I just watched 60 Minutes. It's hard to imagine that Condiliar convinced anyone with her performance. She practically gave away the game anyway by saying that they continued with the Clinton anti-terror policy for eight months (and the questions aren't so much about the policy, anyway, as they are about how diligently they were pursuing it). She cited long-standing precedence, supposedly, about National Security Advisors not appearing before Congress. But the 9/11 Commission isn't Congress, or even Congressionally-appointed, and besides, who cares? As Ed Bradley said, why not waive precedent for an unprecedented event like 9/11? Clarke 2 billion, Rice 0.
The segment on Charles Pickering was certainly interesting. Maybe it was a setup, but I thought Judge Pickering came off looking great, while his critics like Senator Charles Schumer (D-NY) looked petty. Sixty Minutes had several people, mostly African-Americans who have dealt personally with Pickering, vouch for him. The only argument presented by Schumer was that in one case, Pickering reduced a sentence for cross-burning from 7 1/2 years to 2 1/2 years. Pickering made a reasonable explanation for his ruling, I thought. I don't know what would actually be an appropriate sentence for cross-burning, but it certainly seemed as though Pickering took the defendant's previous record (none) into account and lowered the sentence in at least an arguably reasonable way. Mandatory minimums are not a good idea, even for hate crimes, IMHO. Overall, Pickering made a pretty good case for a long pattern of fair and non-racist behavior on his part, and Schumer could only respond by taking a single case and blowing it out of proportion without really considering the facts (very much like Bush's current attack ads on Kerry).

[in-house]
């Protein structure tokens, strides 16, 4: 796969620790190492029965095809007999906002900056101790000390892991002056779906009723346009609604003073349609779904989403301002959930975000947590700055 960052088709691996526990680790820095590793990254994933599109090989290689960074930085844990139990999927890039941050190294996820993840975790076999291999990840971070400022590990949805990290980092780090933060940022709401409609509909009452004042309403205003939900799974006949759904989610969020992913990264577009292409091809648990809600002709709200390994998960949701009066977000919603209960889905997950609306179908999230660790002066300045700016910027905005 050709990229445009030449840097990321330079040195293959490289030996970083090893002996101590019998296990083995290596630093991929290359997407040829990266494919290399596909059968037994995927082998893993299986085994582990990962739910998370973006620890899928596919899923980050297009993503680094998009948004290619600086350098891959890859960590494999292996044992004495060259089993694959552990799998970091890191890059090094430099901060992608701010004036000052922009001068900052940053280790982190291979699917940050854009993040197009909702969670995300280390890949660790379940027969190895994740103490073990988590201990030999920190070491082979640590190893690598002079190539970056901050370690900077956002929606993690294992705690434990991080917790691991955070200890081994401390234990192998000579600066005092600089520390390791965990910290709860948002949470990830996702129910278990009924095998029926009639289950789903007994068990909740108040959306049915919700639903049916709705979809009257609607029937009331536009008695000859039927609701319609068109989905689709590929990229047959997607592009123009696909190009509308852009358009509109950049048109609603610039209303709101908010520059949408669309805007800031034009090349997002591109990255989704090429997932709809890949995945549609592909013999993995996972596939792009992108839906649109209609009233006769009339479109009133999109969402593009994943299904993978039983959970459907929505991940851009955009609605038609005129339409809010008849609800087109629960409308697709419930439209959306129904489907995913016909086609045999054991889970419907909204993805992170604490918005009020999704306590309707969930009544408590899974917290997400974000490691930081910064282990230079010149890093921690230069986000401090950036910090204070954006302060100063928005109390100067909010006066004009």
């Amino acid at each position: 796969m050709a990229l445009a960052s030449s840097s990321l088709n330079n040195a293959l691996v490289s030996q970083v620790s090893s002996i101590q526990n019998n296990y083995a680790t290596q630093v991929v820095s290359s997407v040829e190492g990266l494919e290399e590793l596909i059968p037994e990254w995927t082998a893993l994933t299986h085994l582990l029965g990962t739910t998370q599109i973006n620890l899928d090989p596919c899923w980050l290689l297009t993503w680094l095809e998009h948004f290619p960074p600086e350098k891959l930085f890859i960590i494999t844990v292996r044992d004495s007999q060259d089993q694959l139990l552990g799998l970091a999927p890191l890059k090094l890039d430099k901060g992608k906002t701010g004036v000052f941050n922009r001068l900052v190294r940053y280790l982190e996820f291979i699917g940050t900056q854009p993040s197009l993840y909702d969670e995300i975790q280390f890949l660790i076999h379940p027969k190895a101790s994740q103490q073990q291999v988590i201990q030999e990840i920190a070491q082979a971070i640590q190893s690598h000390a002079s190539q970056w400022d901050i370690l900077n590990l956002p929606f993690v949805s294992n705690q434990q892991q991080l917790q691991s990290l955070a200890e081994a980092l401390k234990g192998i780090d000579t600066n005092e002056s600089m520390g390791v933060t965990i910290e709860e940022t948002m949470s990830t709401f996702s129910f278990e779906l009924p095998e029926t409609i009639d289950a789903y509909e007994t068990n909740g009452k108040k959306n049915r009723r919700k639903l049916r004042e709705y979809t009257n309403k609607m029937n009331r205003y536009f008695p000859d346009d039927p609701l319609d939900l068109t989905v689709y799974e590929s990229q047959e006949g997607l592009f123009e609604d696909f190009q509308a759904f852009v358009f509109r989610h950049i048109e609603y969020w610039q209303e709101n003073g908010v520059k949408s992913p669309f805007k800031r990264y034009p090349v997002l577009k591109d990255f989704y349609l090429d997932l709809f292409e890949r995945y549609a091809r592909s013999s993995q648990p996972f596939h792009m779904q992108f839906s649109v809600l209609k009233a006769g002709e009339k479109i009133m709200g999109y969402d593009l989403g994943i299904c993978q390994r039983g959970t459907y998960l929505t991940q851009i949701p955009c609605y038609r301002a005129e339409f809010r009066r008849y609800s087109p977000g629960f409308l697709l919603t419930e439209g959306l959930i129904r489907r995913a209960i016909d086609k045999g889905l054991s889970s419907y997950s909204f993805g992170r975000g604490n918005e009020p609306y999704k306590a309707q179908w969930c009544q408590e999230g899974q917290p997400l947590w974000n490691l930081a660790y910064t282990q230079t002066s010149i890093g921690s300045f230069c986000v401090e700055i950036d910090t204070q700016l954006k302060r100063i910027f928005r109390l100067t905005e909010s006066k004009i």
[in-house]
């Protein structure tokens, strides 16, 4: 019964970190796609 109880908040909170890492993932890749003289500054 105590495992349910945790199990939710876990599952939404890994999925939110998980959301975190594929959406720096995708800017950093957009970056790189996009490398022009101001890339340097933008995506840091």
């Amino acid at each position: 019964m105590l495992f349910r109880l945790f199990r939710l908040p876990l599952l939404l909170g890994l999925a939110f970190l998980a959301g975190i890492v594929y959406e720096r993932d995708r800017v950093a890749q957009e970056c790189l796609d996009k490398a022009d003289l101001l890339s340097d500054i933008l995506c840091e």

And then there was this:
Charles Evers: You know, maybe you don't know, you know that Charles Pickering is a man helped us to break the Ku Klux Klan. Did you know that?
Clarence McGee: I heard that statement made.
Charles Evers: I mean, I know that. Do you know that?
Clarence McGee: I don't know that.
Charles Evers: I know that. Do you know about the young black man that was accused of robbing the young white woman. You know about that?
Clarence McGee: Nope.
Charles Evers: So Charles Pickering took the case. Came to trial and won the case and the young man became free.
Clarence McGee: I don't know about that.
Charles Evers: But did you also know that Charles Pickering is the man who helped integrate his churches. You know about that?
Clarence McGee: No.
Charles Evers: Well, you don't know a thing about Charles Pickering.
Clarence McGee heads the NAACP in Hattiesburg; Charles Evers is the brother of murdered civil rights leader Medgar Evers. Both are black.
Maybe the whole Pickering thing was 60 Minutes' way of making up to the Bush administration for the Clarke and Rice interviews. But unless the whole thing was faked, I think Democrats like Schumer look really stupid trying to attack Pickering as a racist. Complain about his position on abortion or find something else, but don't pick one case out of hundreds to label him a racist without talking to the people who have worked with him.
And then there's Freddie Adu, the 14-year-old soccer phenom who will debut for DC United next Saturday. The kid is amazing, and just as likeable as can be. I'm a soccer nut, and I can't wait to watch him play!
Government Of the Corporations, By the Corporations, and For the Corporations
Left I On the News cites two recent news stories about how the Bushies have been handing out the grandkids money to their corporate buddies.